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Lao students elated to see launch of landmark China-Laos Railway
Published: Dec 05, 2021 05:28 PM
The Lane Xang EMU train departs the China-Laos Railway Vientiane station in the Lao capital Vientiane on December 3, 2021. Photo: Xinhua

The Lane Xang EMU train departs the China-Laos Railway Vientiane station in the Lao capital Vientiane on December 3, 2021. Photo: Xinhua

On the night before the official launch of the China-Laos Railway, a landmark project under the Belt and Road Initiative (BRI), La THOR, a 23-year-old born in Laos' Luang Prabang and who has studied for two years at a Shanghai university, could not help remembering the months he had spent taking part in the project. 

In December 2020, La THOR started a nearly one-year long graduation internship at the construction site along the China-Laos Railway, carrying out a number of tasks from laying track to setting railway markers under the guidance of project managers.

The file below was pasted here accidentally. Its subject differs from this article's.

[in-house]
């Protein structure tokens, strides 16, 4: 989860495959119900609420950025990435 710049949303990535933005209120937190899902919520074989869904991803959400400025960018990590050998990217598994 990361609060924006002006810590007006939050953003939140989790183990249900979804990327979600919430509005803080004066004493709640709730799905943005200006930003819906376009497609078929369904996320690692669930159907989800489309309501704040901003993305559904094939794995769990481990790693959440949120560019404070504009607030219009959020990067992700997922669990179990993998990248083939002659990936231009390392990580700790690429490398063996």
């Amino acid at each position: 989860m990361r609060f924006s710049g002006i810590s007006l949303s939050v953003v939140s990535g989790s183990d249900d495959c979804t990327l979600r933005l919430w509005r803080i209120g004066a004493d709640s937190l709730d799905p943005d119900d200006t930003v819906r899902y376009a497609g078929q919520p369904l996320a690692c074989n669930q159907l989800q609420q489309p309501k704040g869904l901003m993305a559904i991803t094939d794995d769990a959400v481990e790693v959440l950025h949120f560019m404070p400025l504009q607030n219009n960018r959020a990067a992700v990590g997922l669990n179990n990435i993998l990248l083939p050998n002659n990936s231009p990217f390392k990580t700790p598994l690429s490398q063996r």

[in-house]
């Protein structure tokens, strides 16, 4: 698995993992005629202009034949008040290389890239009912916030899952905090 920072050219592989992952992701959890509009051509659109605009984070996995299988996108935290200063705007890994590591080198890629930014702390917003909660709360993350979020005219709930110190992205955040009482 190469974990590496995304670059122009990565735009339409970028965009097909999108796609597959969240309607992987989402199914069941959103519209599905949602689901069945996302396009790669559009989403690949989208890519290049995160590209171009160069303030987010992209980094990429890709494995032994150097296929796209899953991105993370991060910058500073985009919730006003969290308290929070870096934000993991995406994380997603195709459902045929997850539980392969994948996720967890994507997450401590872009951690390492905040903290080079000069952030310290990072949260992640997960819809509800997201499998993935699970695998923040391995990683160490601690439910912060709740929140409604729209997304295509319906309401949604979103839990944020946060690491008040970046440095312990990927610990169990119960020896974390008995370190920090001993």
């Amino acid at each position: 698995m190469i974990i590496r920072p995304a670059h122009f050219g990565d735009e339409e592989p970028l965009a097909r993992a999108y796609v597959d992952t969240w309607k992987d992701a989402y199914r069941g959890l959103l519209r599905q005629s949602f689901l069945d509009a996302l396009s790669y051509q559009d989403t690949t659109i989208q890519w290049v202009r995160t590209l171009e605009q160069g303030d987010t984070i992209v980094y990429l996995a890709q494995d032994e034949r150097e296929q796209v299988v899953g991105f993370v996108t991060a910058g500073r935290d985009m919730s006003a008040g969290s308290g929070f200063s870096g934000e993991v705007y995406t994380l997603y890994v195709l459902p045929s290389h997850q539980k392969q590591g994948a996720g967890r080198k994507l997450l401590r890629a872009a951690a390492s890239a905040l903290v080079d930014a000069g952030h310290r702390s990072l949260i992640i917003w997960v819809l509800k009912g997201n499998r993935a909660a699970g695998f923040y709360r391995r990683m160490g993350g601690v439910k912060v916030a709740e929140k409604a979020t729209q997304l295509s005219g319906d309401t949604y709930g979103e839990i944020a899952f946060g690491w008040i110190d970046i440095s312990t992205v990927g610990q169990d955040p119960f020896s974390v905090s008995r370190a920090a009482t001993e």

"I helped lay the tracks from Luang Prabang to Boten station on the Chinese border, as well as laying kilometer and 100-meter markers," he told the Global Times. "I am very excited about the railway's operation."

La THOR is one of the 31 Laos students that came to China to study rail operations at the Shanghai Institute of Technology under a college exchange program it launched along with Laos' Souphanouvong University. The Shanghai People's Association for Friendship with Foreign Countries aided the program. 

So far, nine students including La THOR have graduated and have been hired by the Laos-China Railway Co, becoming Laos' first group of railway technicians who hold a bachelor degree. 

This is also a reflection of the BRI projects' flywheel effects, as they can not only stimulate trade or economic cooperation via infrastructure connections, but could also pave the way for academic, technical cooperation as well as talent exchanges. 

On Friday, the China-Laos Railway, which connects Kunming in Southwest China's Yunnan Province with Lao capital Vientiane, officially entered operation. It is the first railway project built with Chinese investment, jointly operated by China and Laos and directly connected to China's railway network. Before this railway was completed, Laos had only a 3.5-kilometer stretch of track connected to Thailand.